Did the Romans live in Haslingfield Village?
There is archaeology everywhere, even here in the village. The Roman way of life came to this region in the later 1st century AD and collapsed by the early part of the 5th century. There is evidence, mainly pottery, that they built a farm near River farm and perhaps a villa up Cantelupe road, but not in the present village. Therefore some years ago we were surprised to find Roman pottery in a water pipe trench dug for a new house in the High street.
We are all familiar with the brick wall in the High street, if you look closely it stands on a bank, along with the pavement, the pottery came from below this bank. A few weeks ago we had an opportunity to excavate an archaeological trench on the north side of the wall and found that the bank was constructed with a clunch core; in the 16th century the brick wall was built above this. In the original ground surface we found evidence of a post hole, perhaps an earlier boundary fence. Throughout the bank we found a small quantity of pottery from the 12th to the 14th century but also one piece of pot that may be Roman plus part of a Roman building tile.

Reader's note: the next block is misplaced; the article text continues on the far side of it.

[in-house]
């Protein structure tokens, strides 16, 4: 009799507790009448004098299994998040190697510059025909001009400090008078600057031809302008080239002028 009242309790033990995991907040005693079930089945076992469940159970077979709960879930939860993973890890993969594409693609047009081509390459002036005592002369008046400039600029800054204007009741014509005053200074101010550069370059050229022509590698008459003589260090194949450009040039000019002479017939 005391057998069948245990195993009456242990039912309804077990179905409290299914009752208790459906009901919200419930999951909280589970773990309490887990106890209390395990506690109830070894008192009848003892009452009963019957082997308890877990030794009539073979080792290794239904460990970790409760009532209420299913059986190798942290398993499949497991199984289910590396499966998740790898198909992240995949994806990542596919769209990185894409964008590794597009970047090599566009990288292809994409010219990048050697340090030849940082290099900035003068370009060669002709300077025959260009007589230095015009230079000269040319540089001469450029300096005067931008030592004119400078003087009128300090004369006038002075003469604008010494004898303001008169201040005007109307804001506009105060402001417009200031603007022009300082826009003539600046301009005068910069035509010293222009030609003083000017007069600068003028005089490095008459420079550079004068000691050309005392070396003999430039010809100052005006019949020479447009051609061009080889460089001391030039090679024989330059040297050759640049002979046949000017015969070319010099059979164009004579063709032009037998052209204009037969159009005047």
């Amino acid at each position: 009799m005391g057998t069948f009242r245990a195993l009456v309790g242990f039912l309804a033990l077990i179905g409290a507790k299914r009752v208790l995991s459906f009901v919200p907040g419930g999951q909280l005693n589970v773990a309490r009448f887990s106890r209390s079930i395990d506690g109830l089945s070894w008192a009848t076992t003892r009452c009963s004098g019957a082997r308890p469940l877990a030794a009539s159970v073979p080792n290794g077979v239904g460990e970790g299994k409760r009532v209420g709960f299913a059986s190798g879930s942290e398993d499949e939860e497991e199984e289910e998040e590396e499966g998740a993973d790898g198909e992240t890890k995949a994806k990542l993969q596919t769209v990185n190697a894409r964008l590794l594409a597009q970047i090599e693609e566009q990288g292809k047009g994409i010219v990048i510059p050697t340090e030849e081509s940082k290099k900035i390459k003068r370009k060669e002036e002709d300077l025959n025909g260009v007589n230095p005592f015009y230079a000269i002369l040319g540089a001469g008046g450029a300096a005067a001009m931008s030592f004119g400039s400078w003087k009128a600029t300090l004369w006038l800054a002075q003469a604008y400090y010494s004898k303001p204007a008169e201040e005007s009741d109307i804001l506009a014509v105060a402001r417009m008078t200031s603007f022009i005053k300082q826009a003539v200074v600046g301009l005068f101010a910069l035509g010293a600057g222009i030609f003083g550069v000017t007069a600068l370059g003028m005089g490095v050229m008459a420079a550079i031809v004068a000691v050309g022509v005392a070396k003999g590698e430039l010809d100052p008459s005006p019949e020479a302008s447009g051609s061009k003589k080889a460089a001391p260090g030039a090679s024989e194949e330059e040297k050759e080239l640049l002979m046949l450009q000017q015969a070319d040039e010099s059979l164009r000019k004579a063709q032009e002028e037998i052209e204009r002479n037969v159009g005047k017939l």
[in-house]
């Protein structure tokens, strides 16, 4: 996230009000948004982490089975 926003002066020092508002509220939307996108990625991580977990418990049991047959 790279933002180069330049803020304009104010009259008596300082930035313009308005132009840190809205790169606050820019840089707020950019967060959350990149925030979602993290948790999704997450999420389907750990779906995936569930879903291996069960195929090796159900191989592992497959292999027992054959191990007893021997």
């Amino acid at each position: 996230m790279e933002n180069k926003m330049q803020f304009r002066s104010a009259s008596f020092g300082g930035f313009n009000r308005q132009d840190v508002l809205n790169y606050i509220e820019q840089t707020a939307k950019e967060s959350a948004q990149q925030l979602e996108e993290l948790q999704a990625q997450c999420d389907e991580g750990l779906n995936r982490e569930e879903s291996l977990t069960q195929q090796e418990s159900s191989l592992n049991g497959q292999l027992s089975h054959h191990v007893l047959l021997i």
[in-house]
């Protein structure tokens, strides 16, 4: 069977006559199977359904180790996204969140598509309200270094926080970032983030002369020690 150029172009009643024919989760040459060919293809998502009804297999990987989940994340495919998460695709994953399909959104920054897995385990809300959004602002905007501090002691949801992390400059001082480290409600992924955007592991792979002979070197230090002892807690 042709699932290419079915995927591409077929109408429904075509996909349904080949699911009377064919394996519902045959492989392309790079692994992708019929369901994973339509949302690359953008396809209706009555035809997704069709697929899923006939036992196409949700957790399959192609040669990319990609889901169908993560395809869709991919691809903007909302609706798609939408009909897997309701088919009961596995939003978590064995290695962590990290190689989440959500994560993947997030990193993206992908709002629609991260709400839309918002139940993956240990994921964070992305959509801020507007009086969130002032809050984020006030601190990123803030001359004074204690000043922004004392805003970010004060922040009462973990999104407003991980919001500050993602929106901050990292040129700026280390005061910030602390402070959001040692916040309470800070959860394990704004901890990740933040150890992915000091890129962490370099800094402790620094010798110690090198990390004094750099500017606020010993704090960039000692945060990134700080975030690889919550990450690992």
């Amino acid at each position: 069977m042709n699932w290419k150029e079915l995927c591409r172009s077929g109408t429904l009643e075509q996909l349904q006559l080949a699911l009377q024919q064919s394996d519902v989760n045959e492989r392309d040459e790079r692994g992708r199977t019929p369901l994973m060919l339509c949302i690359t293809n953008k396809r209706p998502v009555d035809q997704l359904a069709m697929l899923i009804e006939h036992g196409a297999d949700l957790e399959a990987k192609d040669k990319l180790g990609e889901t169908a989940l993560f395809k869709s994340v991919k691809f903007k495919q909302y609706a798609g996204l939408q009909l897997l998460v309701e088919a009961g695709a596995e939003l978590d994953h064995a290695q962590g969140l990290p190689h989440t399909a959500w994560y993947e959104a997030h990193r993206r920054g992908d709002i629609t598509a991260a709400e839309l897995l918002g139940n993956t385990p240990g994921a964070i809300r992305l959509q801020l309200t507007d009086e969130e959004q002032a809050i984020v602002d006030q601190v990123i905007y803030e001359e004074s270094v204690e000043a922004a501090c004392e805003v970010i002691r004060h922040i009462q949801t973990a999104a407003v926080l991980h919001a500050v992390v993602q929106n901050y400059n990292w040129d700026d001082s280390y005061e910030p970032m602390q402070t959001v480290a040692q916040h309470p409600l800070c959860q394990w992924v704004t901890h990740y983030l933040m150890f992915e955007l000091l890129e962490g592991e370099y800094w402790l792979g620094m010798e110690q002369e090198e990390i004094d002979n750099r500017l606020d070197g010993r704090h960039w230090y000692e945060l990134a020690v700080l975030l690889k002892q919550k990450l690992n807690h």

So we still do not know if the Romans lived in the village, but the bank seems to have been built sometime after the 12th century. Presumably the bank was built, with the later wall on top, to protect the site of what may have been the Scale’s manor house.
Photo shows the wall standing on white clunch and the outline of the post hole below. The ranging rod is 1m tall.
There is more history in the recently published book ‘Haslingfield – an ordinary village?’available from Mike Coles, 44 Cantelupe Road. Tel. 871403.
If you find archaeological things in the parish let me know.
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